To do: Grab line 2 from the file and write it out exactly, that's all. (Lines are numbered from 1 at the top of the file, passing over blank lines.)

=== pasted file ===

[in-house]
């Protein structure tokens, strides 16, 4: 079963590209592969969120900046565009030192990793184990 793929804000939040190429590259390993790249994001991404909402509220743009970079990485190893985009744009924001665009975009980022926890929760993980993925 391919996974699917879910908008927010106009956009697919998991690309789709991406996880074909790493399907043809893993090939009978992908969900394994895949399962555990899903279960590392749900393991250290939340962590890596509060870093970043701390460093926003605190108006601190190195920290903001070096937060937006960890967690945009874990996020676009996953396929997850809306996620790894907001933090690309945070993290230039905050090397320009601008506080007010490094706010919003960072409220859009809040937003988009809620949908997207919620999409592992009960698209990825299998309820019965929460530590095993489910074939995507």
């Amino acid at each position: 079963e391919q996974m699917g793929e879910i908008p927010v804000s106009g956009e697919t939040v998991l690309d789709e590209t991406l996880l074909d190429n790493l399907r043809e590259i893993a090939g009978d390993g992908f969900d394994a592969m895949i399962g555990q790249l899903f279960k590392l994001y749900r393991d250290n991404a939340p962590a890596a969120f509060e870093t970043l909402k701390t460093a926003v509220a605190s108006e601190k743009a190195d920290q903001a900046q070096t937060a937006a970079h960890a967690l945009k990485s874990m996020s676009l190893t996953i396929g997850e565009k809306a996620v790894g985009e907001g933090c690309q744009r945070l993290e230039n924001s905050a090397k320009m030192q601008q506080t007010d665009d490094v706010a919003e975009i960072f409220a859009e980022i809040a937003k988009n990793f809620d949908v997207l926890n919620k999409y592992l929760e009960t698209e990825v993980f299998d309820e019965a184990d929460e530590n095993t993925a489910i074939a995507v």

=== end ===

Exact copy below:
């Protein structure tokens, strides 16, 4: 079963590209592969969120900046565009030192990793184990 793929804000939040190429590259390993790249994001991404909402509220743009970079990485190893985009744009924001665009975009980022926890929760993980993925 391919996974699917879910908008927010106009956009697919998991690309789709991406996880074909790493399907043809893993090939009978992908969900394994895949399962555990899903279960590392749900393991250290939340962590890596509060870093970043701390460093926003605190108006601190190195920290903001070096937060937006960890967690945009874990996020676009996953396929997850809306996620790894907001933090690309945070993290230039905050090397320009601008506080007010490094706010919003960072409220859009809040937003988009809620949908997207919620999409592992009960698209990825299998309820019965929460530590095993489910074939995507």